A recent personal experience illuminates sharply the importance of competition. Some years ago, I attended an International Monetary Conference held in Montreal. The persons there consisted, on the one hand, of members of the Conference, who include the two top executives of the major commercial banks throughout the world; on the other, of persons like myself invited as speakers or participants in panel discussions. A conversation with an American banker present who recounted a tale of anti-Semitism in American banking led me to estimate roughly the fraction of the two groups who were Jewish. Of the first group—the bankers proper—I estimated that about 1 per cent were Jewish. Of the much smaller second group, the invited participants in the program, roughly 25 per cent were Jewish.

Why the difference? Because banking today is everywhere monopolistic in the sense that there is no free entry. Government permission or a franchise is required. On the other hand, intellectual activity of the kind that would recommend persons for the program is a highly competitive industry with almost completely free entry. 

This example is particularly striking because banking is hardly a field, like, say, iron and steel, in which Jews have never played an important role. On the contrary, for centuries Jews were a major if not dominant element in banking and particularly in international banking. But when that was true, banking was an industry with rather free entry. Jews prospered in it for that reason and also because they had a comparative advantage arising from the Church’s views on usury, the dispersion of Jews throughout the world, and their usefulness to ruling monarchs precisely because of the isolation of the Jews from the rest of the community.[2] 

This anecdote illuminates much history. Throughout the nearly two thousand years of the Diaspora, Jews were repeatedly discriminated against, restricted in the activities they could undertake, on occasion expelled en masse, as in 1492 from Spain, and often the object of the extreme hostility of the peoples among whom they lived. They were able nonetheless to exist because of the absence of a totalitarian state, so that there were always some market elements, some activities open to them to enter. In particular, the fragmented political structure and the numerous separate sovereignties meant that international trade and finance in particular escaped close control, which is why Jews were so prominent in this area. It is no accident that Nazi Germany and Soviet Russia, the two most totalitarian societies in the past two thousand years (modern China perhaps excepted), also offer the most extreme examples of official and effective anti-Semitism.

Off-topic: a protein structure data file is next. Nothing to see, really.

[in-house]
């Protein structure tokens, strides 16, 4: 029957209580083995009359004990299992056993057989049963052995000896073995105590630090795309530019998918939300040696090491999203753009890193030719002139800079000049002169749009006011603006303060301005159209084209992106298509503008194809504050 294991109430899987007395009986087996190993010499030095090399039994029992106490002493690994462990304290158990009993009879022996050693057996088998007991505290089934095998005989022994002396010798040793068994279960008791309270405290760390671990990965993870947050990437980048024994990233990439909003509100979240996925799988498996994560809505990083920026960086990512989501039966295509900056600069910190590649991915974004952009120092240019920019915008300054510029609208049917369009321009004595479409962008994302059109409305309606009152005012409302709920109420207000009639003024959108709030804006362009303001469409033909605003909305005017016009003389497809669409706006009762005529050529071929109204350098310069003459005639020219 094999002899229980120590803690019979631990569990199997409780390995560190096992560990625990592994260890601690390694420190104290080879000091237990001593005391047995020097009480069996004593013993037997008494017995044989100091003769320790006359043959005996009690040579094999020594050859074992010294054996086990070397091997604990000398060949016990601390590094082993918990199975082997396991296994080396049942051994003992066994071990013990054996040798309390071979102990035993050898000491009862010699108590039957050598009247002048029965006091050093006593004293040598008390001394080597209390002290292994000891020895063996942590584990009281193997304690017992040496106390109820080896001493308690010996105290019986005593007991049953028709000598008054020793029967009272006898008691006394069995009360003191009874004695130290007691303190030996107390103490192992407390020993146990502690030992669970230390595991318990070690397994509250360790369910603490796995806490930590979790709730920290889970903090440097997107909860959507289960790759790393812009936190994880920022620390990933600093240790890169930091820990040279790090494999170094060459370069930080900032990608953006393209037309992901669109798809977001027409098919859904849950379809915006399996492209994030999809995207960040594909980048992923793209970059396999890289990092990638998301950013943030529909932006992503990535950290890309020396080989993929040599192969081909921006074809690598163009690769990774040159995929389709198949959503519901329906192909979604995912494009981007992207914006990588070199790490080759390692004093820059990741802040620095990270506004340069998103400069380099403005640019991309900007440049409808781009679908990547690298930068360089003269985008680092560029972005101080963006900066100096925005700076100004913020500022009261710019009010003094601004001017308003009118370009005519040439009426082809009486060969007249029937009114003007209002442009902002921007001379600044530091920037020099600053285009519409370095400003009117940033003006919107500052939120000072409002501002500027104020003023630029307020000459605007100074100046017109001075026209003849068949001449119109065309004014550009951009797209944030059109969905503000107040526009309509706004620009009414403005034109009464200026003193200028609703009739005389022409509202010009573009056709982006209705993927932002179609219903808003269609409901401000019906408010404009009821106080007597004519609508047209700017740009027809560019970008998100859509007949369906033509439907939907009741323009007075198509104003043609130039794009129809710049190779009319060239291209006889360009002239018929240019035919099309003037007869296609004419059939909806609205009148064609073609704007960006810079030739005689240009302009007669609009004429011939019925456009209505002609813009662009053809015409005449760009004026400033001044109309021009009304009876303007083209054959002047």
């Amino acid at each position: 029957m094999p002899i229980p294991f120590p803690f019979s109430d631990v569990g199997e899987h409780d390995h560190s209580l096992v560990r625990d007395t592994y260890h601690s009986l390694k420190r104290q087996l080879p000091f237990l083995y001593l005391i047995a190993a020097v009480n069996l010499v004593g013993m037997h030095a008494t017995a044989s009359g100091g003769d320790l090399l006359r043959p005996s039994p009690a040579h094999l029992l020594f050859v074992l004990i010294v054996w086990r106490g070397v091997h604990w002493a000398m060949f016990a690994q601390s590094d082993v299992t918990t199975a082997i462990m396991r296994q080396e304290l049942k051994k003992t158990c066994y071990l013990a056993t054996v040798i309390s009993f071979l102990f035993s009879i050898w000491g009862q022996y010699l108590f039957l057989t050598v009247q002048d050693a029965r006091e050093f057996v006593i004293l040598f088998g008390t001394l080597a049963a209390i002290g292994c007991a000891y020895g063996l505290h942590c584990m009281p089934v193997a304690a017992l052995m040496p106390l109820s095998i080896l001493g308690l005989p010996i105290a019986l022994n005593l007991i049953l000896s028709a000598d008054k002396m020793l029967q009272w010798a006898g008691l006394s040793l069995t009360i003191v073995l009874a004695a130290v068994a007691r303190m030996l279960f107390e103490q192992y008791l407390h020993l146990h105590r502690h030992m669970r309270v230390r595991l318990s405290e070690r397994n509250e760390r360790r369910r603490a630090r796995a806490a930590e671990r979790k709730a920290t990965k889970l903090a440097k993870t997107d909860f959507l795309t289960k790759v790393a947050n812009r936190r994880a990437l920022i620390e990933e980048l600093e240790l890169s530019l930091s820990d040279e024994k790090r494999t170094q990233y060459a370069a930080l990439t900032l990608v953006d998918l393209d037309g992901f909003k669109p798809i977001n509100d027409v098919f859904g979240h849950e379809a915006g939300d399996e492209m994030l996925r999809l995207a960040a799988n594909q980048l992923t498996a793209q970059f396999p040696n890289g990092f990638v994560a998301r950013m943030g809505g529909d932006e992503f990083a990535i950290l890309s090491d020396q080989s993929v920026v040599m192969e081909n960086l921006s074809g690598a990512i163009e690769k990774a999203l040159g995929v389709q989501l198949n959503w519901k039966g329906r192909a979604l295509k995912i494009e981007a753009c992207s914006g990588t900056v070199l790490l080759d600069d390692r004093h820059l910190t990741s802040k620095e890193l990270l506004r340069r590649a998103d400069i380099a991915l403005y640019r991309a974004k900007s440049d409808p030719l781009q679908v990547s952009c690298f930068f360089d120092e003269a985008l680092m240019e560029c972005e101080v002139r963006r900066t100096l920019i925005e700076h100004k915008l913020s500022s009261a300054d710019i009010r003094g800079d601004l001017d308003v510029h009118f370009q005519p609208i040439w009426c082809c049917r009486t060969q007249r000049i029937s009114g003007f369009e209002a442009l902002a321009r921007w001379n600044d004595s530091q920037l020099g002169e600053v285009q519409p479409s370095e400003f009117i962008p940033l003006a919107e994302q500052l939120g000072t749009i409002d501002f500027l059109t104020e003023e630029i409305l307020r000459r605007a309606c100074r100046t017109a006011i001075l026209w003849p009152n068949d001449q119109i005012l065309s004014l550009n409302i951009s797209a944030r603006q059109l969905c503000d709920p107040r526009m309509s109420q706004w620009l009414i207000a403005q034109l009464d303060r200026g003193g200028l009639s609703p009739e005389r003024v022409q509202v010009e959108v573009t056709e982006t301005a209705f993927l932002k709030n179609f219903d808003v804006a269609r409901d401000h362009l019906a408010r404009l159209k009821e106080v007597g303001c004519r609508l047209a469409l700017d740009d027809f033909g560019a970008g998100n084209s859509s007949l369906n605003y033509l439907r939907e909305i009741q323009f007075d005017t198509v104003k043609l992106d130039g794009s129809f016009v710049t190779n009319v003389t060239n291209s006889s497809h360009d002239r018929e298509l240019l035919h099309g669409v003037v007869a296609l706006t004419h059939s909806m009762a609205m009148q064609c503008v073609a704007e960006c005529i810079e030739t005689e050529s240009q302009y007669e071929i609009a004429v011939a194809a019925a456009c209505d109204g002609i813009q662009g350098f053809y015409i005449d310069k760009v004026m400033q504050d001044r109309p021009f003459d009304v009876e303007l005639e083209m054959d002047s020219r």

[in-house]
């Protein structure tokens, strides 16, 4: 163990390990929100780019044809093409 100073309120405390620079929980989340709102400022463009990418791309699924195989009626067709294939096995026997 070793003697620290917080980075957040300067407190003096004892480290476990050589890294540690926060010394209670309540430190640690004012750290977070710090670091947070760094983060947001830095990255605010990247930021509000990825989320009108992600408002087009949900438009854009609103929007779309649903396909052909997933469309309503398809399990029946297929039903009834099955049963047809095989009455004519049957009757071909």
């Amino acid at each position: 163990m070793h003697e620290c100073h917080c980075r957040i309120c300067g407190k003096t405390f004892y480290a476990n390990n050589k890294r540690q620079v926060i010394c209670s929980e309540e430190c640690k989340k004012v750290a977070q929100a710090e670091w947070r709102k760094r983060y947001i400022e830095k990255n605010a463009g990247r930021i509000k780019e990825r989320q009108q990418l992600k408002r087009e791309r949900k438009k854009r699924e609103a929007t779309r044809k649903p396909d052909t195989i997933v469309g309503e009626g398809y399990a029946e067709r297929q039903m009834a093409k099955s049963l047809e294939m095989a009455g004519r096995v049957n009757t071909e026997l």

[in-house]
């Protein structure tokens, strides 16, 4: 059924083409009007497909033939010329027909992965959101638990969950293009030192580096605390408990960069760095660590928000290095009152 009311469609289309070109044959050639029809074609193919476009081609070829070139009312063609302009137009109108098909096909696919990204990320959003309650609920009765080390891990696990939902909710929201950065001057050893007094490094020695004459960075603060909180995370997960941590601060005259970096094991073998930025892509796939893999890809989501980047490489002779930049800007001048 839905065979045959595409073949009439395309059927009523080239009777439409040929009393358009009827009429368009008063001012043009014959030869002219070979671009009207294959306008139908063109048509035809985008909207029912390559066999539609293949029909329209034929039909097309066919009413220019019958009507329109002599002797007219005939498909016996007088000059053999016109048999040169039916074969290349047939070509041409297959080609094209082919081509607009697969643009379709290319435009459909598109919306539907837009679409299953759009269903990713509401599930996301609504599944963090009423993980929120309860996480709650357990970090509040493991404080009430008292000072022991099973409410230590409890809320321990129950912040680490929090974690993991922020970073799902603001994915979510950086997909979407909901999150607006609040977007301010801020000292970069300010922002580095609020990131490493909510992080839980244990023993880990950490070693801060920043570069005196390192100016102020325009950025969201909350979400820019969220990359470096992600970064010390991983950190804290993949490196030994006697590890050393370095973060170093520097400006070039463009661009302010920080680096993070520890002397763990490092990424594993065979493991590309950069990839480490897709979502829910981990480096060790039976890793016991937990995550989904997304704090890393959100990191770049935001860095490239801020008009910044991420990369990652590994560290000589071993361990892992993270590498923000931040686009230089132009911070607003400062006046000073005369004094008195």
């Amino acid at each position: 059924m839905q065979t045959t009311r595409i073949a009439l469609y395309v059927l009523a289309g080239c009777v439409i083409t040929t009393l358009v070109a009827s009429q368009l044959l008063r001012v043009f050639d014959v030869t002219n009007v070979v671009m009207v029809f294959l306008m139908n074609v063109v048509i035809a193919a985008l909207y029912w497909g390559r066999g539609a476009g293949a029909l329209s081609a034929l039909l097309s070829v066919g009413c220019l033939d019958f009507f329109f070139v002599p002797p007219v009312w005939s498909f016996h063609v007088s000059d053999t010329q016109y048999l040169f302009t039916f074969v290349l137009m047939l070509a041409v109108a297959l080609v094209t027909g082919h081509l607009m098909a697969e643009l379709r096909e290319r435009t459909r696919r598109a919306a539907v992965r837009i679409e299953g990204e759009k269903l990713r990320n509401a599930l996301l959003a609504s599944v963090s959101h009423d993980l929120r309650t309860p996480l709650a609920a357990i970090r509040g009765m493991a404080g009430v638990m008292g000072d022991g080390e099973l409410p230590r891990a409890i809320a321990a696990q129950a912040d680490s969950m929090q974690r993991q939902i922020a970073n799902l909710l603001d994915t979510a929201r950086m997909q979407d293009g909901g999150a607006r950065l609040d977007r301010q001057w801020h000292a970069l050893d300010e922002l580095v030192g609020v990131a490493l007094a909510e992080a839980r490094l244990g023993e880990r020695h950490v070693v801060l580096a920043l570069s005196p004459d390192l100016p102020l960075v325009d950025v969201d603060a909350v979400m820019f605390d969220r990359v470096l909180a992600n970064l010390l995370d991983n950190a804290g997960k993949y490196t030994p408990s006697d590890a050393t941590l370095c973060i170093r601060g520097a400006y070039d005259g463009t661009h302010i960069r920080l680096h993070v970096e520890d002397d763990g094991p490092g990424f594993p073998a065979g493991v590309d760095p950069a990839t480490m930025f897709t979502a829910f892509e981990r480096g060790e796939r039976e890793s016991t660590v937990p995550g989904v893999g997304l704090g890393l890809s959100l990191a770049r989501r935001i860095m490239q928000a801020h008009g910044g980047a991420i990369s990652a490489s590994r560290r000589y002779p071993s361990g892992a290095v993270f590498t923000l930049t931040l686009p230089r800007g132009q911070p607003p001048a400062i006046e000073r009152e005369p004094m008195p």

If we come to more recent time, Jews have flourished most in those countries in which competitive capitalism had the greatest scope: Holland in the sixteenth and seventeenth centuries, and Britain and the U.S. in the nineteenth and twentieth centuries, Germany in the late nineteenth and early twentieth century—a case that is particularly pertinent when that period is compared with the Hitler period.[3]

1.   The only other writer I have come across who explicitly stresses the benefits Jews have derived from capitalism is Ellis Rivkin, The Shaping of Jewish History (New York: Scribner’s, 1971). Unfortunately, Rivkin’s interesting analysis is marred by misconceptions about the nature and operation of capitalism. He takes the accumulation of capital rather than free entry as its distinguishing feature.

2.   See for example Hannah Arendt, The Origins of Totalitarianism (New York: Harcourt, Brace & Co., 1951), on “court Jews,” also Werner Sombart, The Jews and Modern Capitalism (London: T.Fisher Unwin, 1913) [translated from 1911 German original].

3.   Sombart argues that the relation is the reverse: that capitalism flourished where it did because Jews were given a considerable measure of freedom. But he would not have denied that the relation is reciprocal. And his version has been seriously questioned by economic historians. See Introduction by Bert F. Hoselitz to the American edition of Sombart’s book, Jewish Contributions to Civilization, 1919, chapter viia, pp. 247-267.